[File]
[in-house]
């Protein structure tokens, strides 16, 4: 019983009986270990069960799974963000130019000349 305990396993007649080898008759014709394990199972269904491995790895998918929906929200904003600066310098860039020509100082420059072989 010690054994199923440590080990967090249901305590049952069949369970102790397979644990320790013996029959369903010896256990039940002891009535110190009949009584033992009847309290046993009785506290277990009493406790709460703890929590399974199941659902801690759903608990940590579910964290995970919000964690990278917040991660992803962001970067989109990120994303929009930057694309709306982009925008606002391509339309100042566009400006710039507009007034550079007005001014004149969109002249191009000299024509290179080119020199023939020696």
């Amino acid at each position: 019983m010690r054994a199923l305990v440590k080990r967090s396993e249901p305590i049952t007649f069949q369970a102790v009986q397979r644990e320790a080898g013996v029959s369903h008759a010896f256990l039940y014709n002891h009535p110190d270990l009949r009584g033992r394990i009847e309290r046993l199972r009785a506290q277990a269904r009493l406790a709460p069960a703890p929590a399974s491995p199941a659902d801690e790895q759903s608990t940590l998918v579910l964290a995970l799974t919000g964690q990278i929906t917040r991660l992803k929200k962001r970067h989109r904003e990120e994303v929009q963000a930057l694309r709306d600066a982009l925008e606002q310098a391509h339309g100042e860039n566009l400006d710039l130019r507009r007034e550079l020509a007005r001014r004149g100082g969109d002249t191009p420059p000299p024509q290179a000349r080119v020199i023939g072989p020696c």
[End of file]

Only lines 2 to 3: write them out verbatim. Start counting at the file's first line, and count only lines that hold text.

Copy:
């Protein structure tokens, strides 16, 4: 019983009986270990069960799974963000130019000349 305990396993007649080898008759014709394990199972269904491995790895998918929906929200904003600066310098860039020509100082420059072989 010690054994199923440590080990967090249901305590049952069949369970102790397979644990320790013996029959369903010896256990039940002891009535110190009949009584033992009847309290046993009785506290277990009493406790709460703890929590399974199941659902801690759903608990940590579910964290995970919000964690990278917040991660992803962001970067989109990120994303929009930057694309709306982009925008606002391509339309100042566009400006710039507009007034550079007005001014004149969109002249191009000299024509290179080119020199023939020696």
């Amino acid at each position: 019983m010690r054994a199923l305990v440590k080990r967090s396993e249901p305590i049952t007649f069949q369970a102790v009986q397979r644990e320790a080898g013996v029959s369903h008759a010896f256990l039940y014709n002891h009535p110190d270990l009949r009584g033992r394990i009847e309290r046993l199972r009785a506290q277990a269904r009493l406790a709460p069960a703890p929590a399974s491995p199941a659902d801690e790895q759903s608990t940590l998918v579910l964290a995970l799974t919000g964690q990278i929906t917040r991660l992803k929200k962001r970067h989109r904003e990120e994303v929009q963000a930057l694309r709306d600066a982009l925008e606002q310098a391509h339309g100042e860039n566009l400006d710039l130019r507009r007034e550079l020509a007005r001014r004149g100082g969109d002249t191009p420059p000299p024509q290179a000349r080119v020199i023939g072989p020696c």